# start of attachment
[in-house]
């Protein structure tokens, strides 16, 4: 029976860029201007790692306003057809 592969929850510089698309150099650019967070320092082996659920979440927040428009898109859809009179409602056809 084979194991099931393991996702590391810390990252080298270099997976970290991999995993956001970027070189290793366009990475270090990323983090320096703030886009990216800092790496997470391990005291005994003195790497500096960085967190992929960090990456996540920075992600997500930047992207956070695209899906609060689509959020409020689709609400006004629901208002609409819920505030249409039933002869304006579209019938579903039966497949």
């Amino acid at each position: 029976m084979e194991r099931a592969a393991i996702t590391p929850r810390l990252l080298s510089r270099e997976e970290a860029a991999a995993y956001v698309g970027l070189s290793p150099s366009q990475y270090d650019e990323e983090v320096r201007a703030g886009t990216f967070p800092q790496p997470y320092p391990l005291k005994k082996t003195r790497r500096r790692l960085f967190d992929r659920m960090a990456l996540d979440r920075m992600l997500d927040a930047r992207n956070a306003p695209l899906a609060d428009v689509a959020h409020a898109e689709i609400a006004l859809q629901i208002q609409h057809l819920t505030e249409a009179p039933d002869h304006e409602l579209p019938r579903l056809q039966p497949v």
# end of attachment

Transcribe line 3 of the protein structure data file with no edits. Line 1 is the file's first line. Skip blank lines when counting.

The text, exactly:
């Amino acid at each position: 029976m084979e194991r099931a592969a393991i996702t590391p929850r810390l990252l080298s510089r270099e997976e970290a860029a991999a995993y956001v698309g970027l070189s290793p150099s366009q990475y270090d650019e990323e983090v320096r201007a703030g886009t990216f967070p800092q790496p997470y320092p391990l005291k005994k082996t003195r790497r500096r790692l960085f967190d992929r659920m960090a990456l996540d979440r920075m992600l997500d927040a930047r992207n956070a306003p695209l899906a609060d428009v689509a959020h409020a898109e689709i609400a006004l859809q629901i208002q609409h057809l819920t505030e249409a009179p039933d002869h304006e409602l579209p019938r579903l056809q039966p497949v």